by Rebecca Robinson
Can the California dream be redeemed?
The opening of Gordon Jenkins’ California, recorded in 1948 for the 100th anniversary of the discovery of gold, begins with a hopeful miner striking out for the promised land. His voice rises, ever hopeful, over swelling strings:
We seek a new land, a dream-come-true land.
A golden rainbow that will never rust.
We’ve got faith and gumption and trust.
We’ll get to California or bust!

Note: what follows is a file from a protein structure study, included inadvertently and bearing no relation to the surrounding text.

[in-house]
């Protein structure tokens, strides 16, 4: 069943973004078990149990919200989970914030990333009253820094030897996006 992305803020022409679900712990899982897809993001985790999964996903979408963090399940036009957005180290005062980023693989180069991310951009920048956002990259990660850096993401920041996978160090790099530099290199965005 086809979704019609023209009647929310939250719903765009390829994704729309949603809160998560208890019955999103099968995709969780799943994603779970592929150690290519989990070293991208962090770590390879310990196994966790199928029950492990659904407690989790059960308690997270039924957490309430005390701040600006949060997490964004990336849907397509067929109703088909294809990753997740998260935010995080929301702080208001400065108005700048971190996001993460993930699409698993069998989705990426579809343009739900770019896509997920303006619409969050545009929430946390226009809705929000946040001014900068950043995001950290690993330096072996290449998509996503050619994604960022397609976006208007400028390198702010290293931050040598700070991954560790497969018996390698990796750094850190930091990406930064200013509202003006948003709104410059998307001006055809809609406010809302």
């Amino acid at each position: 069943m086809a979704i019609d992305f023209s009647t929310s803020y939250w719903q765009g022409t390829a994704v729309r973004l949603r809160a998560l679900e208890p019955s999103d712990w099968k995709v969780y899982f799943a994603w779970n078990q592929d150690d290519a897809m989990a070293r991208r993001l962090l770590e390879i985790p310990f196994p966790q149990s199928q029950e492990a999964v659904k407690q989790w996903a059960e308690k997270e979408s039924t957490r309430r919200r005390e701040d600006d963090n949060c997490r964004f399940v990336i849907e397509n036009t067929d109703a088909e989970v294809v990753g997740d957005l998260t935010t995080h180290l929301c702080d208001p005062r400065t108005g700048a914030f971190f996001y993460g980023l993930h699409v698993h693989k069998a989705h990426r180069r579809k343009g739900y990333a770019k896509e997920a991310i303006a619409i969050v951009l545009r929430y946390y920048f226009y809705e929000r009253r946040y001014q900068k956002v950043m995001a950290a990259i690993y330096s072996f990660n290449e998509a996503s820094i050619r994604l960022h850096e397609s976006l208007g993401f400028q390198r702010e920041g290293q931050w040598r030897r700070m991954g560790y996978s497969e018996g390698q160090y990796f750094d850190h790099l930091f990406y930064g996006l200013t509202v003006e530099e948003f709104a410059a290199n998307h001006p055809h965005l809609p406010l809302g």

Jenkins’s boosterism is the familiar myth of the Golden State. Promising variously wealth, health, fame, and a middle-class wonderland for over a century and a half, it lured millions to California, and no one has done more to weave the promises and pitfalls of the California Dream into a coherent narrative than historian Kevin Starr. His Americans and the California Dream series of seven books tells the story of the state’s long rise and sharp fall using a dream motif, as illustrated in his book titles: Inventing the Dream, The Dream Endures, Embattled Dreams, and so on. It carries right on through to Coast of Dreams: California on the Edge, 1990–2003, at which point Starr concluded that the state wasn’t so much on the edge as halfway off it. In an interview, he said that it would take “a near-death experience” to bring the California Dream back from the dystopian destination it seemed to have made of itself.